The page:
The 7th Walt Longmire book moves from mystery to thriller. It is a heart pounding chase through the Bighorn Mountains. There is no detecting to be done. There are criminals to be caught.
It is early May and Walt is called upon to deliver a trio of murderers to Federal agents on the edge of Absaroka County. Raynaud Shade has said he will take the authorities to the spot where he buried the body of a 7 year old boy he had killed many years ago. The challenge for county, state and federal police agencies is that the boundaries of 3 Wyoming counties and a Federal National Forest intersect in the vicinity of the body’s location. In the end, the alleged burial spot is in Absaroka County.
The trio of prisoners remain constantly shackled, even while eating. Marcel Popp has killed a South Dakota highway patrolman and two Nevada city policemen. Hector Otero murdered a couple of people in Houston. Shade is the most dangerous. Born in the Northwest Territories of Canada to an Indian mother and white father, Shade, after horrific circumstances, ended up adopted by a Crow Indian family in America. His latest murders involved killing people to sell their organs for transplants.
Shade startles Walt by telling him that he hears the voices of Indian departed just like Walt. In an earlier book Walt had heard the sounds of the Old Cheyenne spirits who lurk in the mountains.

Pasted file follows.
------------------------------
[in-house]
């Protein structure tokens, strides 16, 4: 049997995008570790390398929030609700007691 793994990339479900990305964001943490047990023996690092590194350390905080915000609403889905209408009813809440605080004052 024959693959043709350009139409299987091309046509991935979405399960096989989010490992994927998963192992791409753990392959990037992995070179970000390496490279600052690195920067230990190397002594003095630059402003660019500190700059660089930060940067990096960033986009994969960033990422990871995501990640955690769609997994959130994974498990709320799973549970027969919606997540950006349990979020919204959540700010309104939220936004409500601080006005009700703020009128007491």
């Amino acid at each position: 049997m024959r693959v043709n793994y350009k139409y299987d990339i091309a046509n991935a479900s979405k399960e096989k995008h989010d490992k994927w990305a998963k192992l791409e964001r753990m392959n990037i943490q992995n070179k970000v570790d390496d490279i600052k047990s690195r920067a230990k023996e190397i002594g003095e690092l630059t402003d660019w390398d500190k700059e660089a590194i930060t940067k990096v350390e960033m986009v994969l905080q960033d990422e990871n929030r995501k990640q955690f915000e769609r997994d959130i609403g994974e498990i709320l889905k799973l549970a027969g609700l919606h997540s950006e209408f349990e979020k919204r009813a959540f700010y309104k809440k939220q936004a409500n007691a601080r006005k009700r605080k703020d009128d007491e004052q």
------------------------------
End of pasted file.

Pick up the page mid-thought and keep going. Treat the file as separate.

Reading about Shade sent a little shiver up my back. The one eyed killer exudes menace.
I know of no way to set up the book beyond to say that there is an escape and Walt goes after them. I will provide no details of the escape.
While it is early May the weather is cruel and a powerful spring storm assaults the Bighorn Mountains. The chase is epic. I was reminded of Joe Pickett in Savage Run on another great Wyoming mountain chase. Walt faces far greater challenges than Pickett.
Vicious weather and the mountain terrain are vital elements of the story. I have felt the overwhelming cold Walt must deal with in the mountains. It is as far from the urban car chase as it is possible.
Amidst the pursuit excerpts from Dante’s Inferno are quoted. It takes no skill to see Walt is in a living hell.
To me the chase became a quest as Walt battled the weather, the country and the killers in the pursuit. He provided a compelling reason for continuing the quest rather than waiting for backup. He asked himself if he were in the group being pursued would he want an officer to wait for backup forces or press on alone.
There are mystical aspects to the case which are not my favourite part of mysteries. Johnson handles the area well and, in the end, they did not detract the book for me. Who among us has not had the lines between reality and dream blur a bit to a lot at times of great stress? The spirit world is especially alive for indigenous peoples in North America.
The quest would not work well as the basis for a series but it is a fresh and striking departure from the other Walt Longmire mysteries. Johnson is not following a formula. Hell is no longer empty by the end of the book. (June 18/12)